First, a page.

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    Re: (no subject) Archived Message

    Posted by Dave J. on December 20, 2008, 1:56 pm, in reply to "(no subject)"

    I started nursing school years ago with the plan of becoming a CRNA. However if I were to graduate today with a health related degree and found at that point I had an interest in anesthesia, then AA is the way to go. I would be simply building on the degree I already have rather than going back to get a BS in nursing and then having to do a year or more in ICU before I can even apply for anesthesia school. I see absolutely nothing wrong with the AA concept as long as the AAs are the ones who determine their scope of practice and have the greatest influence over their own licensing laws. The flaw in the AA concept is if they allow themselves to be totally under the thumb of the MDAs in all aspects of their profession. The first suggestion I would make to the AAs is to change their name. Anesthesia Administrator or Anesthesia Associate would clearly break that implied chain to the Anesthesiologists. I personally think it would be to the benefit of everyone if the AAs and CRNAs got together and saw to it that down the road they both were equally trained and in most cases interchangeable. Mainly because with the nursing shortage, the CRNA shortage is not going to go away and we need equally good providers to help cover the cases. In the service I had no problems dealing with Physician Assistants and see no reason that it can not be applied to Anesthesia. (And by the way, many PAs do not work directly with a doctor. Many live miles away covering remote locations such as mines, small towns and ski resorts. That could be done with AAs also provided their training allows it.)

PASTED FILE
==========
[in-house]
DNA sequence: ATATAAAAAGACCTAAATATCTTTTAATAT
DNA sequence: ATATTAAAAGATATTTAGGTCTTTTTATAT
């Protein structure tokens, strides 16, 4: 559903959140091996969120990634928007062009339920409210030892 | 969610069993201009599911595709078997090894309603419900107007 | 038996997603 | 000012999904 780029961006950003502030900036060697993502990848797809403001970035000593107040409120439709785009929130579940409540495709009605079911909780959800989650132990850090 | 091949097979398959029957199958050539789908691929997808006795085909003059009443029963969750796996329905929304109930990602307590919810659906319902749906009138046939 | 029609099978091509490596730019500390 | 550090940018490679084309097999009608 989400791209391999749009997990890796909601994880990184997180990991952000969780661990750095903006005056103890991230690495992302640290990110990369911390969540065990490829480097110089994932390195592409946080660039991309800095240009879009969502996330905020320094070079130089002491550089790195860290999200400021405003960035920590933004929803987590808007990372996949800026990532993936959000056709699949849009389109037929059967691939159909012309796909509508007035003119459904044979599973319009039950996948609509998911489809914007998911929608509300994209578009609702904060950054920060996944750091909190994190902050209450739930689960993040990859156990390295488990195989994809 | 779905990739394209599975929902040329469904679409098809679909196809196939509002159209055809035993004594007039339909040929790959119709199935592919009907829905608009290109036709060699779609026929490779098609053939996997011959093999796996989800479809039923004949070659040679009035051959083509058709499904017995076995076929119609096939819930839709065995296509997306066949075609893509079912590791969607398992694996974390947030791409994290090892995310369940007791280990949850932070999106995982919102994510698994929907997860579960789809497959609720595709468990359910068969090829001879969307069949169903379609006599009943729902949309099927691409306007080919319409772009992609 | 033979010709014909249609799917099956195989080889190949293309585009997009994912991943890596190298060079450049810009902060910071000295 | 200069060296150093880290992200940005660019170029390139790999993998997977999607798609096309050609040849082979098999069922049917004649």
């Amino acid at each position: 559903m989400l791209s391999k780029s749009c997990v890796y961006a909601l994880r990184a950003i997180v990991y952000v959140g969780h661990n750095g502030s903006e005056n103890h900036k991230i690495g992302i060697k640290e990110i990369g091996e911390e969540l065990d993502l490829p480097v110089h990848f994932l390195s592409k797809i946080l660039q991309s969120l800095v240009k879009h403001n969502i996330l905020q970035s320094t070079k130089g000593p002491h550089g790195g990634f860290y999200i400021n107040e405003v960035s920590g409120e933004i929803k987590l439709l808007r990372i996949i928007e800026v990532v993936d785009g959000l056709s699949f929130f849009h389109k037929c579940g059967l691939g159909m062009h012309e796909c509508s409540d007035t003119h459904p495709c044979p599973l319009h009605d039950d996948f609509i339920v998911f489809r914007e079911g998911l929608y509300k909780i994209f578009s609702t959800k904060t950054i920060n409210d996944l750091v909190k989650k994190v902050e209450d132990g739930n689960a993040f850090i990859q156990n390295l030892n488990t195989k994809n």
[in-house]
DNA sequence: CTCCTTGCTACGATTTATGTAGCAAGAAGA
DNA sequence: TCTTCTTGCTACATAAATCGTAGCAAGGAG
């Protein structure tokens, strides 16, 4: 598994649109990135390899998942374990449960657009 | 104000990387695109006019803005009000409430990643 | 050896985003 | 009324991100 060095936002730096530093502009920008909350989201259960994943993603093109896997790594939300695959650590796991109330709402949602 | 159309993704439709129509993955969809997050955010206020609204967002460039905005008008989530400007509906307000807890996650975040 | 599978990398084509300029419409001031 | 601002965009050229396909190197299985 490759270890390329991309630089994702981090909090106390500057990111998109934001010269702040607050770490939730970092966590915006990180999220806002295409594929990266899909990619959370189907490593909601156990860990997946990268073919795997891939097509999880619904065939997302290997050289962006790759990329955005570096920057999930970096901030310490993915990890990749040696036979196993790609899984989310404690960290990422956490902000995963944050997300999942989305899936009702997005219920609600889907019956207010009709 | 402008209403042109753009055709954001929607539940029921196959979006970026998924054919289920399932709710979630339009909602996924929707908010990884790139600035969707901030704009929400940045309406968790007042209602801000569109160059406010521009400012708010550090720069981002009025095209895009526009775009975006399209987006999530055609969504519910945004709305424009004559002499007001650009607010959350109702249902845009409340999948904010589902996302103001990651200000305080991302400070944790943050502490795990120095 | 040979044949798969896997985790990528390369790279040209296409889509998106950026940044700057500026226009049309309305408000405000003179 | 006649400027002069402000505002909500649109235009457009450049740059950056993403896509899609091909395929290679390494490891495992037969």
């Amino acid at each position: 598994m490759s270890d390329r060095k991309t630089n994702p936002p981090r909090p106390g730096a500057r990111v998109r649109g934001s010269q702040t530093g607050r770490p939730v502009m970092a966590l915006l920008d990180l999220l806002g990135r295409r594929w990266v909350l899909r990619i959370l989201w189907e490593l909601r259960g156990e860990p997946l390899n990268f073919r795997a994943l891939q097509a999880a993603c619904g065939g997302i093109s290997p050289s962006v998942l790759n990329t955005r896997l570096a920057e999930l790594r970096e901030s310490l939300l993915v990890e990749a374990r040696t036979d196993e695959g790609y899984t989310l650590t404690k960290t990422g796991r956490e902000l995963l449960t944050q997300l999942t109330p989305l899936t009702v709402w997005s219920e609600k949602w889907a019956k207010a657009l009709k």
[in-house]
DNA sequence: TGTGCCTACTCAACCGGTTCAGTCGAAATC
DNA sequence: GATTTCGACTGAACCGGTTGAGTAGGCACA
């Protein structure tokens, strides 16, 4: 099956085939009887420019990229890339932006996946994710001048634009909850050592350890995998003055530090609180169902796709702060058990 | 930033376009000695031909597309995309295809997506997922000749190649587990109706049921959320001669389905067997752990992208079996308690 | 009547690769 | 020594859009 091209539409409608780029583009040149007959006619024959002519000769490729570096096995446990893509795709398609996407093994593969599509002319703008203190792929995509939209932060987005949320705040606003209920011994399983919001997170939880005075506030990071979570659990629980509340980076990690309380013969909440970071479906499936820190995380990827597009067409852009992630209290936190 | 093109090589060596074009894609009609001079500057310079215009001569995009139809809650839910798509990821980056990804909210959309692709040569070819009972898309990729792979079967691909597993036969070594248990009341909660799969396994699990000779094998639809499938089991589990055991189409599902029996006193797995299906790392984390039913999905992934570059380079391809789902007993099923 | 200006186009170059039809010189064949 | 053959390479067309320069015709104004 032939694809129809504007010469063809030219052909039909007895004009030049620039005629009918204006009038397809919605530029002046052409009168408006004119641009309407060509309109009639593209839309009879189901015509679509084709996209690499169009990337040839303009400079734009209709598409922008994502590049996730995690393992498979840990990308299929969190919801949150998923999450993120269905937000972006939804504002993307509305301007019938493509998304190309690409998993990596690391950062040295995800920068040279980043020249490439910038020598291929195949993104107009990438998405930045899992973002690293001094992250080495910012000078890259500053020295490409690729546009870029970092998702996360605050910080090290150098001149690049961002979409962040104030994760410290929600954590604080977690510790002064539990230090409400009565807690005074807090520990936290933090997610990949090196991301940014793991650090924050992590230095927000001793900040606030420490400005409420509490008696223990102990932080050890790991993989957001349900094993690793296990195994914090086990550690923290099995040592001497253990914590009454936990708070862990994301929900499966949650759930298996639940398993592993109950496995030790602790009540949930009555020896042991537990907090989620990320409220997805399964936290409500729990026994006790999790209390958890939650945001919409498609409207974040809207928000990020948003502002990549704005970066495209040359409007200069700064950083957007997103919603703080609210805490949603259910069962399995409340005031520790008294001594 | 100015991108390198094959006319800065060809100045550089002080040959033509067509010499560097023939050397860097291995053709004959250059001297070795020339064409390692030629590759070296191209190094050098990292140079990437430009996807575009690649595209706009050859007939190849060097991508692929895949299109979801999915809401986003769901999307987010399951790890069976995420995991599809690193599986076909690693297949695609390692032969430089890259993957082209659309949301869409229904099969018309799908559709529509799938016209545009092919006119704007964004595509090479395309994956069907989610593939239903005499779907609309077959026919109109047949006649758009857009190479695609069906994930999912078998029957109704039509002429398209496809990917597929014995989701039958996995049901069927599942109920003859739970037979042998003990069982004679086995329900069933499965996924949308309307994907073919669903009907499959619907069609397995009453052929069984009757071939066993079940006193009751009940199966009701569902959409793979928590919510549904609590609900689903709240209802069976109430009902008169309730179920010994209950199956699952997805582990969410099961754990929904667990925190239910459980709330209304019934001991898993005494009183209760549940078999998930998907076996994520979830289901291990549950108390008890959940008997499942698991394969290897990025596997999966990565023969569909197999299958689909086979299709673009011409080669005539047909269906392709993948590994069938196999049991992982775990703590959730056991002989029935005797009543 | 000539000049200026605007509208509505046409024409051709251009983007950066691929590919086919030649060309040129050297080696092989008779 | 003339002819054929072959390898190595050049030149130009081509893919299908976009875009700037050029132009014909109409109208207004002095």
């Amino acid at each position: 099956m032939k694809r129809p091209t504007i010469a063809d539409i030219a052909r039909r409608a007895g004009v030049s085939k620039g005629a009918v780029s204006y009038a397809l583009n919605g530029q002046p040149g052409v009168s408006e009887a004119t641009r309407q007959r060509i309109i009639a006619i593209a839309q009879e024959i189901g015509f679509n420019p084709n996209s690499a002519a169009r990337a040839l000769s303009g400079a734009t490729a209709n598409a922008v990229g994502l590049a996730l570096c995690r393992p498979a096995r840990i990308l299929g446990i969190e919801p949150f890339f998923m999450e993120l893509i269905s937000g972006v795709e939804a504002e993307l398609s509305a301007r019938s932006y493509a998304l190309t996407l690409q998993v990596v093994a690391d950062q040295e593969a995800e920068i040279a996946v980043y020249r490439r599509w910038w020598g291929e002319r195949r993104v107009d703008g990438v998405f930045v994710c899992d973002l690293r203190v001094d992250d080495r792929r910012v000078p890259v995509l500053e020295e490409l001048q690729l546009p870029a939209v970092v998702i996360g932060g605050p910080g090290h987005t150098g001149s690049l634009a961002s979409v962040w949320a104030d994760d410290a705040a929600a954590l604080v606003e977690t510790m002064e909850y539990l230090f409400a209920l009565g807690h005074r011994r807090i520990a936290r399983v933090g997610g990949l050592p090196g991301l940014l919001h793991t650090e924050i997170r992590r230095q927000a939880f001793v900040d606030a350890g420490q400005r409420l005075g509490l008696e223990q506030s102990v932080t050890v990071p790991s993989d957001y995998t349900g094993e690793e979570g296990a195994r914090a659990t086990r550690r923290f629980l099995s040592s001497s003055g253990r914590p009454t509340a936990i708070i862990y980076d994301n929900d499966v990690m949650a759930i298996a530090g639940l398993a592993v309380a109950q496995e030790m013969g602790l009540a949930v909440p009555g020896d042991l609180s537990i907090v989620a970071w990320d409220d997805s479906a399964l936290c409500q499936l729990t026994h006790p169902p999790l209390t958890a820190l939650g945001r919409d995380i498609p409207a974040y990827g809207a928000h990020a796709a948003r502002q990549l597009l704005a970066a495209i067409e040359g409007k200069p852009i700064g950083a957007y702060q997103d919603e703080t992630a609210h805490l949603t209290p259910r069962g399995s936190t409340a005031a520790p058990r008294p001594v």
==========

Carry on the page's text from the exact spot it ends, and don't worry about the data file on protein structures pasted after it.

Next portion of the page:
35 Years
    33 Years CRNA
    Retired USAF

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